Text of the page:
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Solution merging in Matheuristics for resource constrained job scheduling

Thiruvady, Dhananjay, Blum, Christian and Ernst, Andreas T. 2020, Solution merging in Matheuristics for resource constrained job scheduling, Algorithms, vol. 13, no. 10, doi: 10.3390/a13100256.

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Title Solution merging in Matheuristics for resource constrained job scheduling
Author(s) Thiruvady, DhananjayORCID iD for Thiruvady, Dhananjay orcid.org/0000-0002-8011-933X
Blum, Christian
Ernst, Andreas T.
Journal name Algorithms
Volume number 13
Issue number 10
Article ID 256
Total pages 31
Publisher M D P I AG
Place of publication Basel, Switzerland
Publication date 2020-10
ISSN 1999-4893
Keyword(s) merge search
construct
solve
merge and adapt
mixer integer programming
ant colony optimisation
rsource constrained job scheduling
Summary Matheuristics have been gaining in popularity for solving combinatorial optimisation problems in recent years. This new class of hybrid method combines elements of both mathematical programming for intensification and metaheuristic searches for diversification. A recent approach in this direction has been to build a neighbourhood for integer programs by merging information from several heuristic solutions, namely construct, solve, merge and adapt (CMSA). In this study, we investigate this method alongside a closely related novel approach—merge search (MS). Both methods rely on a population of solutions, and for the purposes of this study, we examine two options: (a) a constructive heuristic and (b) ant colony optimisation (ACO); that is, a method based on learning. These methods are also implemented in a parallel framework using multi-core shared memory, which leads to improving the overall efficiency. Using a resource constrained job scheduling problem as a test case, different aspects of the algorithms are investigated. We find that both methods, using ACO, are competitive with current state-of-the-art methods, outperforming them for a range of problems. Regarding MS and CMSA, the former seems more effective on medium-sized problems, whereas the latter performs better on large problems.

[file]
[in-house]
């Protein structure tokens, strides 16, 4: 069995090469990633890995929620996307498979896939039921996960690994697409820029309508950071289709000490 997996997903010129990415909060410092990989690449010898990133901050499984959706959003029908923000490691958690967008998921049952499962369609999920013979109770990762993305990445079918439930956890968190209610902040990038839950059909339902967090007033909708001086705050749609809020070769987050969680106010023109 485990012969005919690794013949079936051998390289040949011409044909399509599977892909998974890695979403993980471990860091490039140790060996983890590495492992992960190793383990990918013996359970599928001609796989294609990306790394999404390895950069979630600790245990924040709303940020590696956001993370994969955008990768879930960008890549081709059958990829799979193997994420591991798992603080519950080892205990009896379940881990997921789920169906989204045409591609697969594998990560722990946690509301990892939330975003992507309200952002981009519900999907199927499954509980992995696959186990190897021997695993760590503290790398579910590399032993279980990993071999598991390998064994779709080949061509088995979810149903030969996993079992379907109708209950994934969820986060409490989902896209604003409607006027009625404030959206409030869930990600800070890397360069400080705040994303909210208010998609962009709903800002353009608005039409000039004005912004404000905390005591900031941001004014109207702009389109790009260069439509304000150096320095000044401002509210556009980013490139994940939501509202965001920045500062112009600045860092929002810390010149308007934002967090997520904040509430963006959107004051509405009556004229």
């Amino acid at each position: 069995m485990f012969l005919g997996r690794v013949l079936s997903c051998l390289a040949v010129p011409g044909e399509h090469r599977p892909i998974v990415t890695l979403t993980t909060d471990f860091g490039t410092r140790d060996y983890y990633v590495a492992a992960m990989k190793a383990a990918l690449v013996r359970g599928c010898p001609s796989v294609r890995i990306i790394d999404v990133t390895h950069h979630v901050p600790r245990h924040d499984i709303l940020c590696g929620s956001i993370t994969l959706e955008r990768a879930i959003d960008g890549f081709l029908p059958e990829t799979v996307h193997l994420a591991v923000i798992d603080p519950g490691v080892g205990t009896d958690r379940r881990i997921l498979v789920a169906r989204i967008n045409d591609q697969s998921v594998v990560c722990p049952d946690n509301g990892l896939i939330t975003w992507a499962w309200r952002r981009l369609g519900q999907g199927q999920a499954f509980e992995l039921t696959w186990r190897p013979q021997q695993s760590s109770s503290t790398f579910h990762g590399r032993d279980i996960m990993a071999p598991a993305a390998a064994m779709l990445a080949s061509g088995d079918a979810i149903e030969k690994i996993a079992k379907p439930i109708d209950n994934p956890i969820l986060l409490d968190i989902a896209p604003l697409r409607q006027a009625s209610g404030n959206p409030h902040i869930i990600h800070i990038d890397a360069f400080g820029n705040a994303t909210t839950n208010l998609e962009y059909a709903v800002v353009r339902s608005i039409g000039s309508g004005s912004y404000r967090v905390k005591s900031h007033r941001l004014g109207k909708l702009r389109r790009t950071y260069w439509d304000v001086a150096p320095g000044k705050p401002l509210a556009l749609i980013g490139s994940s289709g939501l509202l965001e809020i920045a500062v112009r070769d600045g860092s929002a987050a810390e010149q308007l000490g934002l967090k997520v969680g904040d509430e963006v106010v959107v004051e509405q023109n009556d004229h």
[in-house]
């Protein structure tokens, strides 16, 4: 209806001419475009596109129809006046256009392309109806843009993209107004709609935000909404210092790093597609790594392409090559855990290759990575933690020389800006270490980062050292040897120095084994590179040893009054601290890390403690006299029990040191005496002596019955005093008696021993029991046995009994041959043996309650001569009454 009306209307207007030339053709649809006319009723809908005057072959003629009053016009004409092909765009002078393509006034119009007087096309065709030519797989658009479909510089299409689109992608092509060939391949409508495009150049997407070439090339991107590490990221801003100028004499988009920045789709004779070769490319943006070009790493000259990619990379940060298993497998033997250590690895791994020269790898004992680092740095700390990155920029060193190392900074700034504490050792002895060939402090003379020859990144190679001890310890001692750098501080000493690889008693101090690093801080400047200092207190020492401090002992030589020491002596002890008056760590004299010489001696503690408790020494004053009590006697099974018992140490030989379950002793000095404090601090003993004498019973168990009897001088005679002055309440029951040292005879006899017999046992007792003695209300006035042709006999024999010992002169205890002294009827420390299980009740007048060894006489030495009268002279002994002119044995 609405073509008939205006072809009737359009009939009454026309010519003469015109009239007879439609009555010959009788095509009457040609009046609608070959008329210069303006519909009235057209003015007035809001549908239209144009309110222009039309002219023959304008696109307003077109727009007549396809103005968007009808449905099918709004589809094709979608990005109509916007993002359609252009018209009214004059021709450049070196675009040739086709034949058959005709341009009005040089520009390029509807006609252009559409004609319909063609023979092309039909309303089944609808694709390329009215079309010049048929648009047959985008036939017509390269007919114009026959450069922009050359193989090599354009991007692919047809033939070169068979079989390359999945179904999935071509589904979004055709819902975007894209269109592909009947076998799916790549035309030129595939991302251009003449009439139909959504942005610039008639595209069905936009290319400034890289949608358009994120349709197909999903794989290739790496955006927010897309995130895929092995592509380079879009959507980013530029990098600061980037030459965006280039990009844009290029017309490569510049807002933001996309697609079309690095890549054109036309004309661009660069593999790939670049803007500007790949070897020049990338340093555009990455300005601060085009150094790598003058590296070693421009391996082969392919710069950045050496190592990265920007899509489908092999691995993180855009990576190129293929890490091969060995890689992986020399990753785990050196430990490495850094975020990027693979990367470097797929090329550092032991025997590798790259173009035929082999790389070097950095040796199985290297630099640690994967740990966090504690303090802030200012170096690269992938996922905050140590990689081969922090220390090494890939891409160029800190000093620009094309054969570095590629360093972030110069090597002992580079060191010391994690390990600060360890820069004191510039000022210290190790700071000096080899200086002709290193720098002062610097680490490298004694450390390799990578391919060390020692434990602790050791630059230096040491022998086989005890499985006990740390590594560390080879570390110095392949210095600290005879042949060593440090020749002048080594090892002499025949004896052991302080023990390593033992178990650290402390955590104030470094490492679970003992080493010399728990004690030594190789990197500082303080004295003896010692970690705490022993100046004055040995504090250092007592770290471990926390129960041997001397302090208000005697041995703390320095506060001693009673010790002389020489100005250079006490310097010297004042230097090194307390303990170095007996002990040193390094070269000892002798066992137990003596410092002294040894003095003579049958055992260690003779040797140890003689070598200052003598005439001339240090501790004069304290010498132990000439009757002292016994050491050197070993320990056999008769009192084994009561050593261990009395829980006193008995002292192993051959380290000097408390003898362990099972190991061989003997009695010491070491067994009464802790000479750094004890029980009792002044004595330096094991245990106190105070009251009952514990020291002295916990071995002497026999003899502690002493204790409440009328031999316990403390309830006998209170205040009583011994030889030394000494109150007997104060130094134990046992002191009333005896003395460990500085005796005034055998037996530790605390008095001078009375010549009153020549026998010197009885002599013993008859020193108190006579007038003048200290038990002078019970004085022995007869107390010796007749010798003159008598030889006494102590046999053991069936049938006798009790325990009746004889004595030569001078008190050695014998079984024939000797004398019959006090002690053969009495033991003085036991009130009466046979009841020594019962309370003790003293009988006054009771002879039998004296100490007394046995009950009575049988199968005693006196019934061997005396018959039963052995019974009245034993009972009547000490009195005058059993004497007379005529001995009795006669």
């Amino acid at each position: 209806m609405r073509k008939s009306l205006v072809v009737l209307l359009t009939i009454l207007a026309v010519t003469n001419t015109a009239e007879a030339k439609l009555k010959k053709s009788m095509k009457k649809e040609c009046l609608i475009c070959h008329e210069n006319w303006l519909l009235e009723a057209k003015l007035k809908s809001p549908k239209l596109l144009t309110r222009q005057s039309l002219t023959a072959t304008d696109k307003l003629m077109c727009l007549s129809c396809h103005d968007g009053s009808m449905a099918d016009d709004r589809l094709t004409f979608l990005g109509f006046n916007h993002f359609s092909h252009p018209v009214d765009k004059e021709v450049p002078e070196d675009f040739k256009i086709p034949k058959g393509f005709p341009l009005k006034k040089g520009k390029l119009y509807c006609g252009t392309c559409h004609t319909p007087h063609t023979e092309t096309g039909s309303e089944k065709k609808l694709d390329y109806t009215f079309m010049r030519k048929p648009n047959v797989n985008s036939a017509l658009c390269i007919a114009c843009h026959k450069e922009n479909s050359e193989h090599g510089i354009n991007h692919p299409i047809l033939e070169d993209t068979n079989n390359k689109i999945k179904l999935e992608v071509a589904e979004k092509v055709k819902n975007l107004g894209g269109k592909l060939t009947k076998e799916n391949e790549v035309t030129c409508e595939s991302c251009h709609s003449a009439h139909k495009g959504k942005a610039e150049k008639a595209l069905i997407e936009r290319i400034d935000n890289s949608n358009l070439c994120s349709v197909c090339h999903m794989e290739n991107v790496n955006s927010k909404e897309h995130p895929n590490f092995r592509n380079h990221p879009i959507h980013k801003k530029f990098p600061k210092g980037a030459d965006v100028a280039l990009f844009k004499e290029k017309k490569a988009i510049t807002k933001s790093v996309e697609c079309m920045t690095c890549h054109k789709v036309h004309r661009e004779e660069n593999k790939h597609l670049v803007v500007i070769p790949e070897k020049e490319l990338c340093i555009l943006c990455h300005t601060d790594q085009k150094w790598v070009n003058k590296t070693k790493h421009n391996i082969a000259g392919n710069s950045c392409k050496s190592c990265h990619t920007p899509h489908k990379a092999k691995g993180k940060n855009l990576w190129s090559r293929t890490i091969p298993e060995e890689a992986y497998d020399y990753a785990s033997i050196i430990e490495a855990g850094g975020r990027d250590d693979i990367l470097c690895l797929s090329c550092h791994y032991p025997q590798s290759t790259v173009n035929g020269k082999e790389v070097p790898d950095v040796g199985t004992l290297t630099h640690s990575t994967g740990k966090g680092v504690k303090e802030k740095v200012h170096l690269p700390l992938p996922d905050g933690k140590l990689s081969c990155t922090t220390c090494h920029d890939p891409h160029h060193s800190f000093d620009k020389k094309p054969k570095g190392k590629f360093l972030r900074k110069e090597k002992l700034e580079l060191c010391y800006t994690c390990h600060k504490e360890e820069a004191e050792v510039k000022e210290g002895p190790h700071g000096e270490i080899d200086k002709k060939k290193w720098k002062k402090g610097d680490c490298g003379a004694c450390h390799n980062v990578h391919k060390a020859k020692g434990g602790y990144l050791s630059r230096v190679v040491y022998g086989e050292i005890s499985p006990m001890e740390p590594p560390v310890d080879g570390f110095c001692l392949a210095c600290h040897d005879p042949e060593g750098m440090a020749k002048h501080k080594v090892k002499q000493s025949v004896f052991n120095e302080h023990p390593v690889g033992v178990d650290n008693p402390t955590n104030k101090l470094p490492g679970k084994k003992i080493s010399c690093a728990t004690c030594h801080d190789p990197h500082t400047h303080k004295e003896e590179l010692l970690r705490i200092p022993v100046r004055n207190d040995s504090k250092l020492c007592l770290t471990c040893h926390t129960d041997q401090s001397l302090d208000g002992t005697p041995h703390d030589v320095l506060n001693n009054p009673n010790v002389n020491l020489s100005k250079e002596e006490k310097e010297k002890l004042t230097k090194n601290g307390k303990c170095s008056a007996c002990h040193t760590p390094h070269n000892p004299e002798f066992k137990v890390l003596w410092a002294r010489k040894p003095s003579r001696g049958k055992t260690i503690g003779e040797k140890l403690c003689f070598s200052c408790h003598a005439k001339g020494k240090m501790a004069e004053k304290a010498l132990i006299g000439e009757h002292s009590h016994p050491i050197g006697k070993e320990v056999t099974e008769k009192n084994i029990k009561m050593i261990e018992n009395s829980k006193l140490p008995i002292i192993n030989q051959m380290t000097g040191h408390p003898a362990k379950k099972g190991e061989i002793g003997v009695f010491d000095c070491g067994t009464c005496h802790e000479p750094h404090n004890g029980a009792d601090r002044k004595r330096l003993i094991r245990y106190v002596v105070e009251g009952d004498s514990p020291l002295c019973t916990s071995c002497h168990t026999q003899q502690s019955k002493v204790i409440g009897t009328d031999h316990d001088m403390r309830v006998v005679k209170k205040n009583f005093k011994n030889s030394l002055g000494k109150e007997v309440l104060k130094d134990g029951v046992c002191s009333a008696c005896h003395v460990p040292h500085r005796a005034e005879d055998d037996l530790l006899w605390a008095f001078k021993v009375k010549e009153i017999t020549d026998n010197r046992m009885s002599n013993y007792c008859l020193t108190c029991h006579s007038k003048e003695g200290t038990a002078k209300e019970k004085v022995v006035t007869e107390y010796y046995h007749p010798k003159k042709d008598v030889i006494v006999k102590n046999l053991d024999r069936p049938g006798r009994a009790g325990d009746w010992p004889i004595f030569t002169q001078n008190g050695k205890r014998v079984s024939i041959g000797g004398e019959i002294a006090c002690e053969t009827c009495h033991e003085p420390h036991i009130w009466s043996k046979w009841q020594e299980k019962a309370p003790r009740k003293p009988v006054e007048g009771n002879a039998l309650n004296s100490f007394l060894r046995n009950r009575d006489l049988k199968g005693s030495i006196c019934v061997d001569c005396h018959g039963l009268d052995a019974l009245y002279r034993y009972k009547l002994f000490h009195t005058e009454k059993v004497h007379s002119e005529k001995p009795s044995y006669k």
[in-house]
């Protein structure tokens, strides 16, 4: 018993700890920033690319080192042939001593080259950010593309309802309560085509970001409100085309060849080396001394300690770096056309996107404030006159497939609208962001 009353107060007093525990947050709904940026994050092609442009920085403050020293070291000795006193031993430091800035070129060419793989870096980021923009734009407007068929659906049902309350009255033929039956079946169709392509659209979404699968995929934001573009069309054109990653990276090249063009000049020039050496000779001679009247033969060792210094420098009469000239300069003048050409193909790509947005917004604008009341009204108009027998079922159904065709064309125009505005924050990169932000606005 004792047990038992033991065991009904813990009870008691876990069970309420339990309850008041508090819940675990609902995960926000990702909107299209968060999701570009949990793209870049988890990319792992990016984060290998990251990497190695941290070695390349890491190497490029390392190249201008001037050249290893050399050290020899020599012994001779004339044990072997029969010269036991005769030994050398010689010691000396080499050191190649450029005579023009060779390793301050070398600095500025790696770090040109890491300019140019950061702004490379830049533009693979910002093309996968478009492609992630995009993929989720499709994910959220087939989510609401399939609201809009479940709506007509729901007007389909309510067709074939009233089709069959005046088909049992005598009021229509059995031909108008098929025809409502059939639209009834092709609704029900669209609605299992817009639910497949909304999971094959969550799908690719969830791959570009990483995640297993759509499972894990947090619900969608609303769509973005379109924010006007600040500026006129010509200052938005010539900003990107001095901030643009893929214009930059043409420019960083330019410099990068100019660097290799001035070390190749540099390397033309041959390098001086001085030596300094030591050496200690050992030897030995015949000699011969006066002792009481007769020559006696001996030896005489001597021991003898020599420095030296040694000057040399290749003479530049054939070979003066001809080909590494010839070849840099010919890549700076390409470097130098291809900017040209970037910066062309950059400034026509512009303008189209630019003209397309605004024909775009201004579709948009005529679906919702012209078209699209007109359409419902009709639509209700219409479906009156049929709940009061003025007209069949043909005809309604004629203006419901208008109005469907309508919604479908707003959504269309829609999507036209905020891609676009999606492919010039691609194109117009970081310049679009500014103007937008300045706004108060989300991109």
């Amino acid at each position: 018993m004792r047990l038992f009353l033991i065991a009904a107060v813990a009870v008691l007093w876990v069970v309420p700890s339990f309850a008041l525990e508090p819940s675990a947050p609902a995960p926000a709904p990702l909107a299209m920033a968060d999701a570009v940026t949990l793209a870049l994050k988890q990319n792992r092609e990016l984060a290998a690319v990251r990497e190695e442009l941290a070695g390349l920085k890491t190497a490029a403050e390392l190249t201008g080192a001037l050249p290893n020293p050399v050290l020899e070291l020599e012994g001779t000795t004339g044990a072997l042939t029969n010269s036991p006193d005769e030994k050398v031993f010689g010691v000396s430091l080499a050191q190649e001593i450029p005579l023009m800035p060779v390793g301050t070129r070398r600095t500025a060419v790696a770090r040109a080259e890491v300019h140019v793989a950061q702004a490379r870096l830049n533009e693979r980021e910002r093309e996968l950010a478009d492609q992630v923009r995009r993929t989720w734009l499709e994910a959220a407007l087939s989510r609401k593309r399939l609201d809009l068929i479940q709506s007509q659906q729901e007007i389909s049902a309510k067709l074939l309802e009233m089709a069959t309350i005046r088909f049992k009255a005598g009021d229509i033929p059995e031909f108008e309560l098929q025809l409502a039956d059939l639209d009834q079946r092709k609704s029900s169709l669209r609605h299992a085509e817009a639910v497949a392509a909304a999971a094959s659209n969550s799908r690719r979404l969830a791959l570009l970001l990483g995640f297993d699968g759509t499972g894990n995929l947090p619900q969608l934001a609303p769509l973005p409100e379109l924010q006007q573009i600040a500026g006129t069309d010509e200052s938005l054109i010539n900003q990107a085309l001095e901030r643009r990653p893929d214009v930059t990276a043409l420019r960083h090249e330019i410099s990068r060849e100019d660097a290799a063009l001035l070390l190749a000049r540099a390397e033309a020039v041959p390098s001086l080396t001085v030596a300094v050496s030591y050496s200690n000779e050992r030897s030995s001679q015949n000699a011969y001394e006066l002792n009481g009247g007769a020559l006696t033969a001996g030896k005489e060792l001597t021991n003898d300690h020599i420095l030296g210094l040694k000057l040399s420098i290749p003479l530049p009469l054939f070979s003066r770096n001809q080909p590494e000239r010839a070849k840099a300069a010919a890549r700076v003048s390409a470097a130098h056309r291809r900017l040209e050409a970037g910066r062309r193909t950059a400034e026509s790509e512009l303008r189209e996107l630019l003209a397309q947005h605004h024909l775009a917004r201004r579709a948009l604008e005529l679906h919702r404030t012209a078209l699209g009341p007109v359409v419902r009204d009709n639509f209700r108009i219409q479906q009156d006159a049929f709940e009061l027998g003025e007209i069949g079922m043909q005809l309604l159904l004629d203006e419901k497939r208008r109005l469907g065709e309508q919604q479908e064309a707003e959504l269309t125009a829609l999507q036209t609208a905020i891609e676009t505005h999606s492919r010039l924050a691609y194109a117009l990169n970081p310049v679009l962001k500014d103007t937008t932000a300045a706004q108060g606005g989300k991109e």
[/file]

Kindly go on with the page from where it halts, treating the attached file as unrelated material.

Language eng
DOI 10.3390/a13100256
Indigenous content off
Field of Research 01 Mathematical Sciences
08 Information and Computing Sciences
09 Engineering
HERDC Research category C1 Refereed article in a scholarly journal
Copyright notice ©2020, The Authors
Free to Read? Yes
Persistent URL http://hdl.handle.net/10536/DRO/DU:30143884

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Every reasonable effort has been made to ensure that permission has been obtained for items included in DRO. If you believe that your rights have been infringed by this repository, please contact drosupport@deakin.edu.au.